Being a reader of this blog for some time, I wonder if you would allow us to translate your articles in French and post them on our blog. I really like the contents of your blog and woud be happy if French readers could enjoy your witts.
You would be named as the author of the article and that it is there by your permission.We would of course do it for free as it would be added value on our blog and for our french readers. You could use the translation for your own use, and we would stop the deal at the other party's request, "no questions asked".
Would you be happy with such a deal ?
Wathever your answer may be, thank you for your presenceand energy on this planet, I hope you'll be with us for a long time !
Jean Baptiste: I would be honored to have the content translated for your French readers.
Please just provide a link back to the original article (this way, I can track references to the article).
But don't worry, downloading other people's music for free is still OK.
Welcome to the 21st century - A time of free and open software, free websites and free communication.
Well, I guess the invisible hand of Adam Smith still lives in these parts of the Web.
Nice postI I would add to #3 that charging early is also a good way to continuously test your market position, price, competition and value proposition.
If you can't hold on to customers, and the reasons are more than just development issues, the reality will hit earlier in the cycle and stimulate a change in course.
I made a mistake by giving my software for free in the beginning of the development. I will never repeat this mistake again.
Dharmesh, I think you're right on the money with providing value and charging for that value. One addition I think could be made to this post, particularly around point 3, is communication.
As a business coach, I often find myself working with companies that gave fanatical service when they were in start-up, and their product was still developing, but are now (years later) having problems with those clients who now 'expect' that kind of service to continue.
Definitely give that great service to early adopters, but be sure you communicate that the service is part of your value proposition in line with the early-stage software. As the product develops (with their assistance) and delivers more on its own, there will be less need for you to deliver that high a level of service.
In this way you will still attract paying customers early - you just won't have them demanding too much, or worse being annoyed at you, down the track when you have a great product and loads more clients.
I'd add another point in there somewhere: talk directly with your users about why you are charging.
On the Kayuda forums (<shameless plug> http://forums.kayuda.com/ </shameless plug>), we have made a point of talking to the users and saying things like "We are planning a subscription plan with extra features. What would you actually pay for?" We take pains to explain that we aren't charging because we're greedy, we're charging because we have to keep the lights on. People seem to get it, and it puts them "on side" with us, as they join in to help us figure it out.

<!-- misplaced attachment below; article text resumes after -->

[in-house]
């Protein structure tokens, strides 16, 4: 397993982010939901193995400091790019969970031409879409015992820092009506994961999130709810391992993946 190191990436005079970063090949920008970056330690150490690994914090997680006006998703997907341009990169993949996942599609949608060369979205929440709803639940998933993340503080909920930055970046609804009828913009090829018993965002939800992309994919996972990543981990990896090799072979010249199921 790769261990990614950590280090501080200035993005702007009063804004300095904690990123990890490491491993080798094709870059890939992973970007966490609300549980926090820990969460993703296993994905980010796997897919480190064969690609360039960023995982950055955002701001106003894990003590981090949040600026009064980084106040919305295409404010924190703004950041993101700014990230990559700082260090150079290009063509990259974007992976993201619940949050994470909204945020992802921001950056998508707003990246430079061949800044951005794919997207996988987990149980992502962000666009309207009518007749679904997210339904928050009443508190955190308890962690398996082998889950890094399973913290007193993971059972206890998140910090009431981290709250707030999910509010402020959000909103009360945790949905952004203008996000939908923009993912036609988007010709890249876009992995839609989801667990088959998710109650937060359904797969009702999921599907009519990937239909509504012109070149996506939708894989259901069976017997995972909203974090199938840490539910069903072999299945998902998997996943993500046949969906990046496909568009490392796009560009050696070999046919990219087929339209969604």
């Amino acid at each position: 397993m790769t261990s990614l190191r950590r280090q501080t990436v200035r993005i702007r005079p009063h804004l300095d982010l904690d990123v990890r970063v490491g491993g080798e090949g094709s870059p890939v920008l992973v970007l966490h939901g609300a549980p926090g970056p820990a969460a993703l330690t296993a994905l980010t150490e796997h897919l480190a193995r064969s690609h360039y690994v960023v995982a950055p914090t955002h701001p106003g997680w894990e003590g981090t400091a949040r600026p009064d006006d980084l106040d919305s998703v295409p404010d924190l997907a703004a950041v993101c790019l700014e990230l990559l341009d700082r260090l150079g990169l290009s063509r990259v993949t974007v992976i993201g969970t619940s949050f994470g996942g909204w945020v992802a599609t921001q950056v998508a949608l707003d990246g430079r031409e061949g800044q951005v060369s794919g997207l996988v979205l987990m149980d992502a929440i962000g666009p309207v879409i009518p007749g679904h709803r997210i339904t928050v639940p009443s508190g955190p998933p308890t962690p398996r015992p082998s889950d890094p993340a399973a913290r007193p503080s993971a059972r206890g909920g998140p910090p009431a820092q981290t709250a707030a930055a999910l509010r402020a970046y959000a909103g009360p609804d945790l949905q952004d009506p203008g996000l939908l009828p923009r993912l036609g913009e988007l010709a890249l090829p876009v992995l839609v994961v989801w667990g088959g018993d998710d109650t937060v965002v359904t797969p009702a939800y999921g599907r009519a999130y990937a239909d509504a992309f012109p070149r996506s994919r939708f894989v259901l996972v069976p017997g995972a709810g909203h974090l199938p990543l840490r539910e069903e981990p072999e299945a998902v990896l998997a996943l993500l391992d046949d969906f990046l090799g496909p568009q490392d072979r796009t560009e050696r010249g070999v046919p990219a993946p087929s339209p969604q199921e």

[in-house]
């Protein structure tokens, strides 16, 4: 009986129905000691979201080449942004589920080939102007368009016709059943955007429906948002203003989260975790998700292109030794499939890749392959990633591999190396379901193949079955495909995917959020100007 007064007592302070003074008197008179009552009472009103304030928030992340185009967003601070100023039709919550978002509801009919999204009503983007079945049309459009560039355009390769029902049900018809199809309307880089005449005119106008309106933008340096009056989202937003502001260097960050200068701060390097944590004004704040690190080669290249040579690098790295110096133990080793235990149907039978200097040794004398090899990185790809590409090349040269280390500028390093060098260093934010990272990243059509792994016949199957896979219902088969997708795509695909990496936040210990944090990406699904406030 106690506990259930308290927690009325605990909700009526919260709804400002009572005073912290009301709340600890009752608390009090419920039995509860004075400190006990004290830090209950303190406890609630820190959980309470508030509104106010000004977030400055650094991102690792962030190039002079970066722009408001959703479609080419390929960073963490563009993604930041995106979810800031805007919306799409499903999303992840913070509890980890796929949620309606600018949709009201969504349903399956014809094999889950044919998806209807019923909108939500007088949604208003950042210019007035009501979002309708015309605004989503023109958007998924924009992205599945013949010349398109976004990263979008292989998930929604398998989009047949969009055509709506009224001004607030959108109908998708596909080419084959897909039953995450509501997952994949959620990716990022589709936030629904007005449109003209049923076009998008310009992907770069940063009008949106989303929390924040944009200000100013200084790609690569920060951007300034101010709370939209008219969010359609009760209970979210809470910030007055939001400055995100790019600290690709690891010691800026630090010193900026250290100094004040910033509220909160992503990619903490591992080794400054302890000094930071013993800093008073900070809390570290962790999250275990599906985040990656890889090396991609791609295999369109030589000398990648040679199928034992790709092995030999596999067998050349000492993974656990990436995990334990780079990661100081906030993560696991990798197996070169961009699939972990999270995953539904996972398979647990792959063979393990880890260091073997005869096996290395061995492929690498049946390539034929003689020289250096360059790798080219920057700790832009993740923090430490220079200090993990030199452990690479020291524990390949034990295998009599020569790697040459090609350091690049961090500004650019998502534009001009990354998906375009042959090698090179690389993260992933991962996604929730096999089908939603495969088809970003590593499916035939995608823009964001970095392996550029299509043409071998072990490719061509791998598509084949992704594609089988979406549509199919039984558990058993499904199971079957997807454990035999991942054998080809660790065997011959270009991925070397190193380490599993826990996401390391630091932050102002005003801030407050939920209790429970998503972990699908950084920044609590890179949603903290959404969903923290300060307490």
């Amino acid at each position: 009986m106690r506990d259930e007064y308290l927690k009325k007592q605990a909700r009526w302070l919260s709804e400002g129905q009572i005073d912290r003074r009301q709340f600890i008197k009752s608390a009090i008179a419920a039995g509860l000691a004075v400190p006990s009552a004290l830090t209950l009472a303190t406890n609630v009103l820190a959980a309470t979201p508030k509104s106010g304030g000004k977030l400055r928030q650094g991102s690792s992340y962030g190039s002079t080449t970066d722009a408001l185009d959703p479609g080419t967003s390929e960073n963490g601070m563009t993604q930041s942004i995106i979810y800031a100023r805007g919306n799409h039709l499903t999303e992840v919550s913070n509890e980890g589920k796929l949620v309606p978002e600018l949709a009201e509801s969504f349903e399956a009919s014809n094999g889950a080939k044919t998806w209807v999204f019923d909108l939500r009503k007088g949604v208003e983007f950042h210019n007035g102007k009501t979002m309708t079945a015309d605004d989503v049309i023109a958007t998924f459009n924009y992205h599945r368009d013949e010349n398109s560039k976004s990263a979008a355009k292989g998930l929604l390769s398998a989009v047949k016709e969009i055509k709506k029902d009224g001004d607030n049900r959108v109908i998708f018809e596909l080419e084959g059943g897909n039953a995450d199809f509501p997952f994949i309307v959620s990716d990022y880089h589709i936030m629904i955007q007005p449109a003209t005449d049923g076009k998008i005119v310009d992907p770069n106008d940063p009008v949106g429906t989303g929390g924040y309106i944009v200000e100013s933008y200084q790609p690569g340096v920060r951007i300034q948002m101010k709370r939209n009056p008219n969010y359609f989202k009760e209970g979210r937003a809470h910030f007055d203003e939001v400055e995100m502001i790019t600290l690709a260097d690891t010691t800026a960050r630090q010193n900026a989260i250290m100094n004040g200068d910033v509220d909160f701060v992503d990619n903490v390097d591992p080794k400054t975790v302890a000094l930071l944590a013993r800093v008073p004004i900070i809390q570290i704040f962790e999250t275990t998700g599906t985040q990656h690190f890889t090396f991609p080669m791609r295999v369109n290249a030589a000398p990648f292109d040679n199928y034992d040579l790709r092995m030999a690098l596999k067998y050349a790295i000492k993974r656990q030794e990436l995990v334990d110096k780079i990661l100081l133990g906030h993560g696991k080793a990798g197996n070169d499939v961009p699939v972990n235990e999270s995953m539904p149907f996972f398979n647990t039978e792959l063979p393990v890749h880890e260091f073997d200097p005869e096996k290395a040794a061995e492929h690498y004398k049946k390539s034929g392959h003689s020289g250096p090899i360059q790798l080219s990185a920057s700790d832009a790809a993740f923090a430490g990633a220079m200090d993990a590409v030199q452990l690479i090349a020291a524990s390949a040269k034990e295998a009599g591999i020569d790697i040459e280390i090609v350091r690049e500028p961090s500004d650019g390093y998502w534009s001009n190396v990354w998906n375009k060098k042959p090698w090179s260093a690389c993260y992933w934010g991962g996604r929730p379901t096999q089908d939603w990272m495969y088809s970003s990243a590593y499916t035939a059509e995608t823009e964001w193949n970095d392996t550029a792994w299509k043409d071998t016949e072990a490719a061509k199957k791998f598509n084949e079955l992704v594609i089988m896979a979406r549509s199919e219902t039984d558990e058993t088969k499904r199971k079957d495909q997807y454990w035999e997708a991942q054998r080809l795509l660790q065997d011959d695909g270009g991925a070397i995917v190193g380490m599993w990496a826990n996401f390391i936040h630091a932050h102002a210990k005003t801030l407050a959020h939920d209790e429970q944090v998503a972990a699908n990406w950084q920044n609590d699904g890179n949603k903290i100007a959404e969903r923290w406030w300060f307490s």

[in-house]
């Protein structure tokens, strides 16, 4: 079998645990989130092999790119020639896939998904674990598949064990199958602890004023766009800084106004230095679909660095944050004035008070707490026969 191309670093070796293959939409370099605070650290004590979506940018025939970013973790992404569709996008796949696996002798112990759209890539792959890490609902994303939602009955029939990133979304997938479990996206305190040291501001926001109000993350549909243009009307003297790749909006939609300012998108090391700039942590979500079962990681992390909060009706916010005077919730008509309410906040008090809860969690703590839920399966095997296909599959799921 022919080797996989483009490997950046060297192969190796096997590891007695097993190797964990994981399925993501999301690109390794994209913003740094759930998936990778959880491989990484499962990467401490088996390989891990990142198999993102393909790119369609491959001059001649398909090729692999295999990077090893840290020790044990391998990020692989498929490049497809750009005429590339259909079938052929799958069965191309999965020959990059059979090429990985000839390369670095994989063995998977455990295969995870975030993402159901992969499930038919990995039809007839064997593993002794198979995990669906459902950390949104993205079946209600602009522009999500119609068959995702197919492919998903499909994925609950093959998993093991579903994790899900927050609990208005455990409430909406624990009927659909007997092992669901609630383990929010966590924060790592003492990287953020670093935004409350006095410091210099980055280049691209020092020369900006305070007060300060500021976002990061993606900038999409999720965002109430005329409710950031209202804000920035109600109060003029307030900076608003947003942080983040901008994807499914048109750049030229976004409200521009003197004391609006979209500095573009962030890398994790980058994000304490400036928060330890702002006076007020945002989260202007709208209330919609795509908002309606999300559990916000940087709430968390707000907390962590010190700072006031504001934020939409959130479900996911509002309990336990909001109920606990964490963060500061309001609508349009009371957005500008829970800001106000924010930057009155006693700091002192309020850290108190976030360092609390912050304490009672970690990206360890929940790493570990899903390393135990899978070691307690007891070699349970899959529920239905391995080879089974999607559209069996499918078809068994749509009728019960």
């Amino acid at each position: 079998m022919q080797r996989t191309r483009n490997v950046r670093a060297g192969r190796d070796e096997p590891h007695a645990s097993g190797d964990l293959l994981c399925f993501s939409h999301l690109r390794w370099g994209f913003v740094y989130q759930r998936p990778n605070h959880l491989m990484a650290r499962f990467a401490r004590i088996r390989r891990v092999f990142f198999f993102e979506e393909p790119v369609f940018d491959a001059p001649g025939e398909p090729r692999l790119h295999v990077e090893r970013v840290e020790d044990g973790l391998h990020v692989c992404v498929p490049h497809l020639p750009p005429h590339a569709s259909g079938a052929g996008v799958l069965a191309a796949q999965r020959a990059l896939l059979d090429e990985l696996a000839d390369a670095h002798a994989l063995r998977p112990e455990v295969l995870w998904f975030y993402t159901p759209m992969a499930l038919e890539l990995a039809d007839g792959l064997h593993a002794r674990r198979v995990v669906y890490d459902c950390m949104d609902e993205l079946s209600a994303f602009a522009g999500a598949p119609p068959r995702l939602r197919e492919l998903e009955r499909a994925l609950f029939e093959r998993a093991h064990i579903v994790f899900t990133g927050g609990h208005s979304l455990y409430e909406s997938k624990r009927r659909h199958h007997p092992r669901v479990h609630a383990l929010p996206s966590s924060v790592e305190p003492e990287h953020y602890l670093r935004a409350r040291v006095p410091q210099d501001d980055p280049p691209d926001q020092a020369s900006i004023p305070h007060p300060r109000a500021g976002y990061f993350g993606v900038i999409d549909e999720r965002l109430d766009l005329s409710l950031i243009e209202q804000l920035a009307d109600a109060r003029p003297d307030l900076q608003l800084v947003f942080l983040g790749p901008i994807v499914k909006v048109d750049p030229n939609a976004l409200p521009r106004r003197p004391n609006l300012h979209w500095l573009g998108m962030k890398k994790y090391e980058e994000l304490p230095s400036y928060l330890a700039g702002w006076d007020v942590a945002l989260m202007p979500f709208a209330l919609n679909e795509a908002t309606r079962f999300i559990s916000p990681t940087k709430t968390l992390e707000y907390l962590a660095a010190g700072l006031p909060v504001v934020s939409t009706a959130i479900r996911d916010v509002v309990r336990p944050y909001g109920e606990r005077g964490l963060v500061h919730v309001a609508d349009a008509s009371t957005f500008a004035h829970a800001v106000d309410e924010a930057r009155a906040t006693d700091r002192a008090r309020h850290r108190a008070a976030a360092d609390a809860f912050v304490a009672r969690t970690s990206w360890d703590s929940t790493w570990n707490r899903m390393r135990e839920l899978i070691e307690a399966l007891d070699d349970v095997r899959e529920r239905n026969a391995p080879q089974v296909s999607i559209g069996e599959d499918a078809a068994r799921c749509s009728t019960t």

I've also made a point of using my real name everywhere, giving out my personal email address, and making sure that I sign every message (and not just with a signature file).
The more that you can make your user view you as a honorable person who is just trying to make a living, instead of as as a soulless corporate vendor, the easier everything will be.
Providing free software services works because the cost of supporting an additional customer is next to zero.
The ability to get publicity by giving away a free product and selling a premier product is also catching on.
But what about giving away the product for free, but selling plugins?
Hello, I'm also a reader who likes your blog, though I just start to read it recently.
From the hint of Jean Baptiste's comment, could I translate some of your posts to Chinese and put on the blog?
Feel free to translate to Chinese. Once again, all I ask is that any translated articles have a link back to the original.
I come after the war but there is a nice interview of Matt Mullenwag on the .Net Mag Website. He explains:
“I’ve always said that charging for software is something of a dead model. Onwww.WordPress.com,
the things we charge for tend to be services – support, upgrades or hosting. The software itself, the core, is free.”
Very intersted by the french translation Jean Baptsite. Where will you put it?
The way i see people doing it now is giving the product away for free until enough people depend on it.. then a few years down the line..they slap a price tag on it.. yes,they lose some of the people who were using previously but that's what you gotta do.
I would like to respectfully disagree with you. You don't "gotta" get people hooked and then slap a price on it. When we originally opened up Kayuda
, we had planned it as a subscription service. Then we worked out the projected revenue under an ad model and a subscription model. No matter how ridiculously optimistic we made our assumptions on the subscription side, we still always showed more money from ads than from subscriptions. And not a few pennies more, either...I'm talking an order of magnitude more.
Most sites these days are ad-based because it pays better and costs less to run them that way. It's as simple as that.